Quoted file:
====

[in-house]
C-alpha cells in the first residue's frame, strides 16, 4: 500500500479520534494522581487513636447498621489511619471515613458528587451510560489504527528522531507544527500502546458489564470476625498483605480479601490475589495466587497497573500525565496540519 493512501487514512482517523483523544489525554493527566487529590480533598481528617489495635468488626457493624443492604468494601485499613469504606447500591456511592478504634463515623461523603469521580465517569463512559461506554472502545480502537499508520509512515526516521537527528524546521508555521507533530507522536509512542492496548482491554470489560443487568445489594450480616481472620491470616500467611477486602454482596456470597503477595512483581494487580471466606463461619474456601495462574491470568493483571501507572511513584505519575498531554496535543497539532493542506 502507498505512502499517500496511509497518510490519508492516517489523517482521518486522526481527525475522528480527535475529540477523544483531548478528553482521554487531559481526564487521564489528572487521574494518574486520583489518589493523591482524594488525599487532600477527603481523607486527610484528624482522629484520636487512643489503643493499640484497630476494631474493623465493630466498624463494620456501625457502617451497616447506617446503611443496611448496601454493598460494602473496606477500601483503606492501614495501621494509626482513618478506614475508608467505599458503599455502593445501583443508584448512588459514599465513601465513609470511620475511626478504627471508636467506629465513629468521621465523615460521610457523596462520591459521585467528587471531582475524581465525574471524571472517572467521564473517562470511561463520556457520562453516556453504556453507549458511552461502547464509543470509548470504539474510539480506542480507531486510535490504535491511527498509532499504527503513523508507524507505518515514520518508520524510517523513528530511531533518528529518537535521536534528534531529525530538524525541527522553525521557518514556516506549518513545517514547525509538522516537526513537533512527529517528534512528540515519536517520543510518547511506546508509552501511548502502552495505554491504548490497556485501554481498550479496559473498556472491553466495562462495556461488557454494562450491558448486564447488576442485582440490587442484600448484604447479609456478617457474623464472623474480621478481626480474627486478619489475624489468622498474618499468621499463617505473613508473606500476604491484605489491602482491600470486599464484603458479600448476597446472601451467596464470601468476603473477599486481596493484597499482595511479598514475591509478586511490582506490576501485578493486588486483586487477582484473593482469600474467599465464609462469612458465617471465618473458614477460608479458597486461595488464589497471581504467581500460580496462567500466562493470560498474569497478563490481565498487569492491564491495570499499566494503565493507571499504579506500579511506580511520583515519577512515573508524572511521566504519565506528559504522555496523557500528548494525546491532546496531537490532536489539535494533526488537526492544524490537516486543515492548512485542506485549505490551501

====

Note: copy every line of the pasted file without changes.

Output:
[in-house]
C-alpha cells in the first residue's frame, strides 16, 4: 500500500479520534494522581487513636447498621489511619471515613458528587451510560489504527528522531507544527500502546458489564470476625498483605480479601490475589495466587497497573500525565496540519 493512501487514512482517523483523544489525554493527566487529590480533598481528617489495635468488626457493624443492604468494601485499613469504606447500591456511592478504634463515623461523603469521580465517569463512559461506554472502545480502537499508520509512515526516521537527528524546521508555521507533530507522536509512542492496548482491554470489560443487568445489594450480616481472620491470616500467611477486602454482596456470597503477595512483581494487580471466606463461619474456601495462574491470568493483571501507572511513584505519575498531554496535543497539532493542506 502507498505512502499517500496511509497518510490519508492516517489523517482521518486522526481527525475522528480527535475529540477523544483531548478528553482521554487531559481526564487521564489528572487521574494518574486520583489518589493523591482524594488525599487532600477527603481523607486527610484528624482522629484520636487512643489503643493499640484497630476494631474493623465493630466498624463494620456501625457502617451497616447506617446503611443496611448496601454493598460494602473496606477500601483503606492501614495501621494509626482513618478506614475508608467505599458503599455502593445501583443508584448512588459514599465513601465513609470511620475511626478504627471508636467506629465513629468521621465523615460521610457523596462520591459521585467528587471531582475524581465525574471524571472517572467521564473517562470511561463520556457520562453516556453504556453507549458511552461502547464509543470509548470504539474510539480506542480507531486510535490504535491511527498509532499504527503513523508507524507505518515514520518508520524510517523513528530511531533518528529518537535521536534528534531529525530538524525541527522553525521557518514556516506549518513545517514547525509538522516537526513537533512527529517528534512528540515519536517520543510518547511506546508509552501511548502502552495505554491504548490497556485501554481498550479496559473498556472491553466495562462495556461488557454494562450491558448486564447488576442485582440490587442484600448484604447479609456478617457474623464472623474480621478481626480474627486478619489475624489468622498474618499468621499463617505473613508473606500476604491484605489491602482491600470486599464484603458479600448476597446472601451467596464470601468476603473477599486481596493484597499482595511479598514475591509478586511490582506490576501485578493486588486483586487477582484473593482469600474467599465464609462469612458465617471465618473458614477460608479458597486461595488464589497471581504467581500460580496462567500466562493470560498474569497478563490481565498487569492491564491495570499499566494503565493507571499504579506500579511506580511520583515519577512515573508524572511521566504519565506528559504522555496523557500528548494525546491532546496531537490532536489539535494533526488537526492544524490537516486543515492548512485542506485549505490551501